Moreover, reservists are entitled to this protection when they receive call-up orders, not when they begin active duty.
Servicemembers have protection against foreclosure proceedings during the time of their active duty and a year after it ends. (The one-year period may change — see above.) This counts not only for mortgages, but for any obligation in which they use property as collateral. However, this coverage only applies if the servicemembers enter into the obligation before they report for active duty.
Servicemembers do not have to request this protection, so again, lenders must check active-duty status before beginning foreclosures to avoid violating the SCRA.
4. Default Judgments
Lenders should not attempt to get default judgments against borrowers without a military status affidavit proving that the borrower is not on active duty. Due to recent banking scandals, courts now look closely at such cases, so it’s critical to do due diligence.
In order for a default judgment to move forward against servicemembers on active duty, the court must appoint an attorney on their behalf. Attorneys may not enter into any agreements on behalf of servicemembers who cannot be reached. An interesting twist is, although the court may appoint an attorney, the SCRA has no funding for this. If the state law does not provide for payment, and there is no pro-bono attorney available, it may be in the lender’s best interests to agree to pay for the attorney to move the case forward.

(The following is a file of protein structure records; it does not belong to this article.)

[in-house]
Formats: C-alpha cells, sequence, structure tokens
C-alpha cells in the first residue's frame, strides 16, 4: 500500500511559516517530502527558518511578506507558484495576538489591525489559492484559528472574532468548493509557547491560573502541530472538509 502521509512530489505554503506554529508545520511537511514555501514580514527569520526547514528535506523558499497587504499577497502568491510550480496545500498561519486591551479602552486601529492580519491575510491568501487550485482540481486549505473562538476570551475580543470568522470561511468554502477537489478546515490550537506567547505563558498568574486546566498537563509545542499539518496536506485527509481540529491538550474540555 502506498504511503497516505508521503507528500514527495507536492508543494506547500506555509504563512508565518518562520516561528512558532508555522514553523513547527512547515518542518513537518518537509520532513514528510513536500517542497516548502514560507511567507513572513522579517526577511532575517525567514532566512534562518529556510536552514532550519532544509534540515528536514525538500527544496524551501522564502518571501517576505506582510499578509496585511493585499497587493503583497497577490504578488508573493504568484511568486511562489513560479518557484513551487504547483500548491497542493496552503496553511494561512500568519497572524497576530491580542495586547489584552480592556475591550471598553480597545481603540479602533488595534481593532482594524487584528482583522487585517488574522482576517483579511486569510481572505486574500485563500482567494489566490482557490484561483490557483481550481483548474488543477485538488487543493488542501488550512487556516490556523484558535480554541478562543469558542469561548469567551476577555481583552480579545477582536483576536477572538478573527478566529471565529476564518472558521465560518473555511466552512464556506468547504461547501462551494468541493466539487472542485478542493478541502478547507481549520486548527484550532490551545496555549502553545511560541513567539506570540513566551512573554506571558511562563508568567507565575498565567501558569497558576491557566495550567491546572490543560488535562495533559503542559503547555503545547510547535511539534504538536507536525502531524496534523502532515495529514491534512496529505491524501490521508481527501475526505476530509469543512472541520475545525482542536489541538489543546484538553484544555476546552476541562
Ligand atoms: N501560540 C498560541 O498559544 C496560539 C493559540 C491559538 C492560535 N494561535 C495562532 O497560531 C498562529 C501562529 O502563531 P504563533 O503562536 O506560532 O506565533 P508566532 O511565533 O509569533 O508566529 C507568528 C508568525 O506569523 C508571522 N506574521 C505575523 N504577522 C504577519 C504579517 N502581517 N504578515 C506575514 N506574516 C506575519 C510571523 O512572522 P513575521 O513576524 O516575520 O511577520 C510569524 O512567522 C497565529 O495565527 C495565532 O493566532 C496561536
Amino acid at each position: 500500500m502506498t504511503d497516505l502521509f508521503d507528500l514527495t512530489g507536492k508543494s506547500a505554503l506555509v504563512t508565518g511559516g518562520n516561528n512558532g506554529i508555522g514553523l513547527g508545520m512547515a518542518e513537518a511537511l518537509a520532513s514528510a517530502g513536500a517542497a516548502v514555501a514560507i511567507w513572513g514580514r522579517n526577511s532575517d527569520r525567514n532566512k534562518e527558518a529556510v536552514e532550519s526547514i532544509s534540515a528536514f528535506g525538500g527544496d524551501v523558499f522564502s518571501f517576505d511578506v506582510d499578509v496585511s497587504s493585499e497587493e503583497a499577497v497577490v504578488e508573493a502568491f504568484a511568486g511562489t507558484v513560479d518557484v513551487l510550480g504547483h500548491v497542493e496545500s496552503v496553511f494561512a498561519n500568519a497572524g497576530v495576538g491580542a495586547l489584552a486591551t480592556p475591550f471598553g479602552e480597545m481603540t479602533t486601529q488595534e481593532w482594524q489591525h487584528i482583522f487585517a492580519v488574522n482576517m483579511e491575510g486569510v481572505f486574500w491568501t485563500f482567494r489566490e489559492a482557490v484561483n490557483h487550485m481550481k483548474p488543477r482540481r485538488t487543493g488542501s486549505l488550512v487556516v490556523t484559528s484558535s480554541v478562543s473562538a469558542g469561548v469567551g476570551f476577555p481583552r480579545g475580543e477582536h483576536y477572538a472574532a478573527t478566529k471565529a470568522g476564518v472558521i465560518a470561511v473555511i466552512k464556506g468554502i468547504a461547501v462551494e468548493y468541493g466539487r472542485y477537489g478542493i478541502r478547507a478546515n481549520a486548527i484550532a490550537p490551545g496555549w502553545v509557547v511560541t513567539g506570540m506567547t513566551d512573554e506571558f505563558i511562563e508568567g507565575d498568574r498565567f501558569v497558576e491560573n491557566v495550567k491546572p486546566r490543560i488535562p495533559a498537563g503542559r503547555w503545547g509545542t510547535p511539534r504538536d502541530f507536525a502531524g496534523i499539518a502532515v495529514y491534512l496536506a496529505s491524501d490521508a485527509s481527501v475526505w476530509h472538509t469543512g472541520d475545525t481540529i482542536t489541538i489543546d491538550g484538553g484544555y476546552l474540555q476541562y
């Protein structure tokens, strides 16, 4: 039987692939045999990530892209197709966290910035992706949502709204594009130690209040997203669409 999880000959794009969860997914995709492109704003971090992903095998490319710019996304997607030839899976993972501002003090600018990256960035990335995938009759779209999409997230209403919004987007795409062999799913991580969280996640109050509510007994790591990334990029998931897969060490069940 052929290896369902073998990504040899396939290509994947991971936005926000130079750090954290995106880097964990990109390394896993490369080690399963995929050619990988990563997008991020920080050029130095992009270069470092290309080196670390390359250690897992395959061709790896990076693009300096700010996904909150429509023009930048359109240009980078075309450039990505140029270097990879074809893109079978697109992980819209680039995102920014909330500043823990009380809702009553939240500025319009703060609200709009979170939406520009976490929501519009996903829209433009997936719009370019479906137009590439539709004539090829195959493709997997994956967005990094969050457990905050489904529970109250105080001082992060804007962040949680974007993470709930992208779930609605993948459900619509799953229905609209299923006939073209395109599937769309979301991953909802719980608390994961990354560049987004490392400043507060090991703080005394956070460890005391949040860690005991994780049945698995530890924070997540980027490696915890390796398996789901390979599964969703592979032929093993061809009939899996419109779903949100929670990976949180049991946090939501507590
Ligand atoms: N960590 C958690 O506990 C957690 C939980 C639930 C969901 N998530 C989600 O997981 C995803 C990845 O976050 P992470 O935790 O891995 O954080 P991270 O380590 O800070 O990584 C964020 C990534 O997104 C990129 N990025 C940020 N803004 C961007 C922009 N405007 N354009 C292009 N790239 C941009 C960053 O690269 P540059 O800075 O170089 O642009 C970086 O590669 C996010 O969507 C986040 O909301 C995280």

5. Judgments and Garnishments
Servicemembers are not automatically protected from judgments and garnishments; they must show that their service materially affects their ability to pay. If servicemembers can show this, which is not usually a high bar, courts may stay or vacate judgments against them.
Servicemembers and their dependents cannot be evicted while the servicemembers are on active duty, but they would have to go to court to ask for those protections. Some high-rent properties are excluded; in these cases, courts may lower the rent obligation during the period of active duty.